by Nigel Pye
Let me tell you a little about my sainted wife. In addition to being a domestic goddess, she spends a lot of her time training for triathlons, being walked by the dogs, or generally doing important stuff out and about. How she used to find the time to hold down a full-time job I’ll never know. To optimize her time, most of her non-food shopping is done on-line. She will take care in surveying the purveyors of goods, She will form her opinion of who she should buy from based on many factors:
- Delivery costs;
- The look and feel of the web site;
- When the site was last updated;
- Which credit cards do they take;
- Can she use PayPal etc.
Having carried out this survey my wife then commits to buy. At this point the firm operating the web site have been rewarded for all their hard efforts in addressing her list of bullet points. It would be reasonable to assume that this site will be bookmarked and may now be one of her first points of call when she comes to buy a similar item, but not necessarily so! It is at this point, as the picker is dispatched in the warehouse to find my wife’s item, that the firm jeopardizes their potential for getting return business from the Pye household.
You will not have failed to notice the plethora of courier and delivery vans that ply their trade on our roads these days. Given the number of times I have been stuck behind such vans, were I to own such a firm, I would consider putting my rival’s logo on the back, hoping to put-off the annoyed queue of drivers behind me from using their services. But I digress … Dr Pye next receives an email acknowledging her order and then the firm chooses (or more likely has pre-chosen) a company to fulfil their promise. A second e-mail, or perhaps text message arrives giving my wife a tracking number. This is usually linked to the web site of a courier firm and allows her to follow the journey of her much anticipated item(s). It is at this point that the selling firm’s fate is sealed regarding repeat business. To save litigation let’s just say that if the selling company has chosen Firm A, they are in with a strong chance of another order. If they have chosen Firm B there’s a possibility, but if they have chosen Firm C, they need to have exceptionally good deals to have any hope of repeat business.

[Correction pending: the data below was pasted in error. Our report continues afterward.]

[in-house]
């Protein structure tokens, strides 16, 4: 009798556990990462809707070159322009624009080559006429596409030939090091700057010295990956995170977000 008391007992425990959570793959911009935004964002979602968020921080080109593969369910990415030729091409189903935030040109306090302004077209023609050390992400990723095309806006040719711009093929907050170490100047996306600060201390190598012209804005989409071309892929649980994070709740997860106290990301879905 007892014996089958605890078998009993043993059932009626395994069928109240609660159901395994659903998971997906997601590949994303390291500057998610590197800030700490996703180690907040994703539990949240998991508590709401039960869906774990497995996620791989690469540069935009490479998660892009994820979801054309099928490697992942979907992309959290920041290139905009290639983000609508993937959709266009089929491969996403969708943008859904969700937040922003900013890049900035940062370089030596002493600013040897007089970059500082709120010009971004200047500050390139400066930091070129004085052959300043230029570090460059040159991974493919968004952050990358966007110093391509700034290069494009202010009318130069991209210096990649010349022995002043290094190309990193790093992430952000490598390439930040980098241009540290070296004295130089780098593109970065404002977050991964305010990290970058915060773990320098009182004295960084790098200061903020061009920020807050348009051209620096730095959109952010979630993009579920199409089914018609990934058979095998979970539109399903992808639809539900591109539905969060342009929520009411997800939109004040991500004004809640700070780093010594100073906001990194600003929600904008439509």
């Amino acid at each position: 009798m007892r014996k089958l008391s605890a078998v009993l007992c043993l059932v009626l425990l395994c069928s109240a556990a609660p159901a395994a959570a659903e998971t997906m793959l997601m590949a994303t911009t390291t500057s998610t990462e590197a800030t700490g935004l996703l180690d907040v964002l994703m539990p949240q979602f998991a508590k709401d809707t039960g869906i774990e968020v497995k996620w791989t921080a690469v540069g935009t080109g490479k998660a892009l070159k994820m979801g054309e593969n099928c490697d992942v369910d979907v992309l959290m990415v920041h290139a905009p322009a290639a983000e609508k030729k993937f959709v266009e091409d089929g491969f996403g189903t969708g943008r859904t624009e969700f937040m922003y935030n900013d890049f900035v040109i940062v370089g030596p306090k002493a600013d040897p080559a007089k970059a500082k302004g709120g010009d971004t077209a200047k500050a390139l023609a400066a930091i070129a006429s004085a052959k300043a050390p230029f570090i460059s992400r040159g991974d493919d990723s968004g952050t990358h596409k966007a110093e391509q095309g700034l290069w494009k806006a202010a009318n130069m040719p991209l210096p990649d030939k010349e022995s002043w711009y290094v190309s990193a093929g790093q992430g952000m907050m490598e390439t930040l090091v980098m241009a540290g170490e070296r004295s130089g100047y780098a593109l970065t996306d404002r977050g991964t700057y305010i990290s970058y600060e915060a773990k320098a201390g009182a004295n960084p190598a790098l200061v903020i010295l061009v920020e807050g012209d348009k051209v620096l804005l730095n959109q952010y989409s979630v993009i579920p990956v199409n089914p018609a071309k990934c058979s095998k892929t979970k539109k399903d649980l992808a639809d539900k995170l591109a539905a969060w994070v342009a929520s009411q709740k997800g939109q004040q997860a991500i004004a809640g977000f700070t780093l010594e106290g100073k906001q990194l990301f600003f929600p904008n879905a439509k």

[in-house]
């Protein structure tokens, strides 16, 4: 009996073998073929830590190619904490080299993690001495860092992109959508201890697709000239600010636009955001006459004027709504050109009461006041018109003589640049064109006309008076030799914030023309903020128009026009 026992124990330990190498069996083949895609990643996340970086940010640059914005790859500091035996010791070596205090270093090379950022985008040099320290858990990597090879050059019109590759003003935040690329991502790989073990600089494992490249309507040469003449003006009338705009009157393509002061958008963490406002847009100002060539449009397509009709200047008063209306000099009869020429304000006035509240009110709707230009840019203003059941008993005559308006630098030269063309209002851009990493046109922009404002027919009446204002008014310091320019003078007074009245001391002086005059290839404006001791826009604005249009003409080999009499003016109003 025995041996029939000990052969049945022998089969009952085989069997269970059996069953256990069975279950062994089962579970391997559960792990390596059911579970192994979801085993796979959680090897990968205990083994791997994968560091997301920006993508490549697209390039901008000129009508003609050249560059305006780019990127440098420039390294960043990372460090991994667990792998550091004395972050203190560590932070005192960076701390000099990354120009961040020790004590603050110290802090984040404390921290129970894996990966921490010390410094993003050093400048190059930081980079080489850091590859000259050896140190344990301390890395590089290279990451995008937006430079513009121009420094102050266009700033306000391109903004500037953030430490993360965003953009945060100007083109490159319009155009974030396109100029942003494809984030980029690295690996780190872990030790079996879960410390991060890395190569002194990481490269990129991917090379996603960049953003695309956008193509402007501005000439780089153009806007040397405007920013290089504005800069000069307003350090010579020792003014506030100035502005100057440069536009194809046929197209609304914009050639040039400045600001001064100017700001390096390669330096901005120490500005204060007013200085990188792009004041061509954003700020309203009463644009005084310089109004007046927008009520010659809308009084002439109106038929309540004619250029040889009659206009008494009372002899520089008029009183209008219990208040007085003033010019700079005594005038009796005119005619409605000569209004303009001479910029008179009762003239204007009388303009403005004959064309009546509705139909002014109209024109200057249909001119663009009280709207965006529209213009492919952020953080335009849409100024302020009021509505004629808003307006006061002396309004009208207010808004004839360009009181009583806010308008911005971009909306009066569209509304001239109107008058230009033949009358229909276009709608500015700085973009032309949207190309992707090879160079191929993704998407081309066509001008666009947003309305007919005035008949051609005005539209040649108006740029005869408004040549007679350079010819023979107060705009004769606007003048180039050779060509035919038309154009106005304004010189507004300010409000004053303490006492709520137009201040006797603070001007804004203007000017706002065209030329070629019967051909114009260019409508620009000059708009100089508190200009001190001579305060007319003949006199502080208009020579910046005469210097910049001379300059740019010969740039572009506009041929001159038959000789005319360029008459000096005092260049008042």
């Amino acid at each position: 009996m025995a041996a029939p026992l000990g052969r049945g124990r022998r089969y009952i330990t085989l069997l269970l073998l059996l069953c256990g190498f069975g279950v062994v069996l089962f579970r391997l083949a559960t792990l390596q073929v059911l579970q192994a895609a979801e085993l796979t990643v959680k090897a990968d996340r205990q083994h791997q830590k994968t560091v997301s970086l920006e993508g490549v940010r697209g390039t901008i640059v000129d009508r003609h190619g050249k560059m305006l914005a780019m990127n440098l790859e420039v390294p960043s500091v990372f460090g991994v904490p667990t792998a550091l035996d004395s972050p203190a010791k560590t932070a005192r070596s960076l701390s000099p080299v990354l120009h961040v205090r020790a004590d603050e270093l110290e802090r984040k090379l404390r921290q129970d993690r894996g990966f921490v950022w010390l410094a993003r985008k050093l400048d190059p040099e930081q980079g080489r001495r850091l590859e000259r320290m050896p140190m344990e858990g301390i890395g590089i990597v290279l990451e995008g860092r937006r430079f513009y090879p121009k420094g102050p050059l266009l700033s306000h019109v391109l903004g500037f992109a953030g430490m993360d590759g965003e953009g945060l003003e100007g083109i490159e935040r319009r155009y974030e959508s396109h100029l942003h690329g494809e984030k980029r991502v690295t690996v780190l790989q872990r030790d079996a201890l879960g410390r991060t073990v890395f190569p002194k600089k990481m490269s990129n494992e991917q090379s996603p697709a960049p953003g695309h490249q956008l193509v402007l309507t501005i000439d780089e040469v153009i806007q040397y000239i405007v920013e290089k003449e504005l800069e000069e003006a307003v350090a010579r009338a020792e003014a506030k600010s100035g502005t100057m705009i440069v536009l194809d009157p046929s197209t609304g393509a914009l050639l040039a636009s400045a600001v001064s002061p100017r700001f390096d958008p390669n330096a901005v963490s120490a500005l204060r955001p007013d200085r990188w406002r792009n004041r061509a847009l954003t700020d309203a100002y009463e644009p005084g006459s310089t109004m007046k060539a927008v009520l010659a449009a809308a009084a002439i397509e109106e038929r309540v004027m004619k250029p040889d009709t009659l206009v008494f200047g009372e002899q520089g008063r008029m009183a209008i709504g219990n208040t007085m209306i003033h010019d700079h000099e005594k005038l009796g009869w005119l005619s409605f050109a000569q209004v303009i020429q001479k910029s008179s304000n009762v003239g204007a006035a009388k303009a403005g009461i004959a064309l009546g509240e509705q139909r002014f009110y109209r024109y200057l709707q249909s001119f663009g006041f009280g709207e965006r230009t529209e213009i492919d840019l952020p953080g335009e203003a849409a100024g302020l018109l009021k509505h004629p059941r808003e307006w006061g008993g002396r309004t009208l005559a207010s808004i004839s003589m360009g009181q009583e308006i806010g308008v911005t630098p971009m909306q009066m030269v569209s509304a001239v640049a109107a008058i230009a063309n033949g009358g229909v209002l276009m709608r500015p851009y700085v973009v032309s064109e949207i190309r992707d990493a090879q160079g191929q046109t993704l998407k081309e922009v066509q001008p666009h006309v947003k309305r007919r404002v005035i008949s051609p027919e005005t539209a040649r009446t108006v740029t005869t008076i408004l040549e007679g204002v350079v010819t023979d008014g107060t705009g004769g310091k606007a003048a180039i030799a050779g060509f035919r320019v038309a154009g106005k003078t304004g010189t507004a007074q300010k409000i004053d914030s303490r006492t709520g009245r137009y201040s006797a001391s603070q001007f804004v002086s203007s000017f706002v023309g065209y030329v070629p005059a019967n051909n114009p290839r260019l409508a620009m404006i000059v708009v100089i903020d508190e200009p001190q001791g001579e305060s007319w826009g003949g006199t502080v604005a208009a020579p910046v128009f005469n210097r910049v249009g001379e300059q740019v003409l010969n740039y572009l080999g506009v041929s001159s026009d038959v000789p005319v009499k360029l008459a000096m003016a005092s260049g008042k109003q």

You see, the link from Firm A provides a one hour slot for delivery and a link to a GPS track and trace that shows where the delivery van is and how many deliveries need to be made before they turn up Chez Pye. This allows Dr Pye to know if she can fit in a training ride, run, or walk the dogs, or any of the other things that take up her busy day. Visibility makes Dr. Pye happy. Firm B provides a four hour slot, usually 8AM-12PM or 12PM-4PM. This too can be deemed acceptable, not as good as Firm A, but acceptable. Firm C simply say that her item will be delivered between 8AM and 8PM on a given day. This is unacceptable, to the particular customer we are discussing (and, I would suggest, most other customers), as no external activities can be planned to take place that day, it may be that you can’t even do the gardening for fear of missing the 10 second pause between the driver pressing the door bell and driving away. The selling firm that choses Firm C will be getting no more business from us.
As has been pointed out on other posts on this Blog, it is the whole supply chain that delivers customer value, and through a particular choice of fulfillment partner, a firm may have saved pennies from their delivery costs, but they have dented their reputation, probably lost repeat business and possibly the business of Dr Pye’s friends, since in addition to sharing information on retailers’ prices and offerings her circle are now sharing which sellers use which fulfillment partners to deliver the goods. It is unfortunate that some of the big players in the market are not consistent in their choice of delivery partner and so we could play the game of delivery lottery, but given the brief time that it takes to compare prices, the Pye household will pay slightly more for the goods knowing that they will be delivered by Firm A, rather than get a cheaper price that may be fulfilled by Firm C. After all what is an extra pound compared to the opportunity cost of a whole day spent ‘productively’ at home?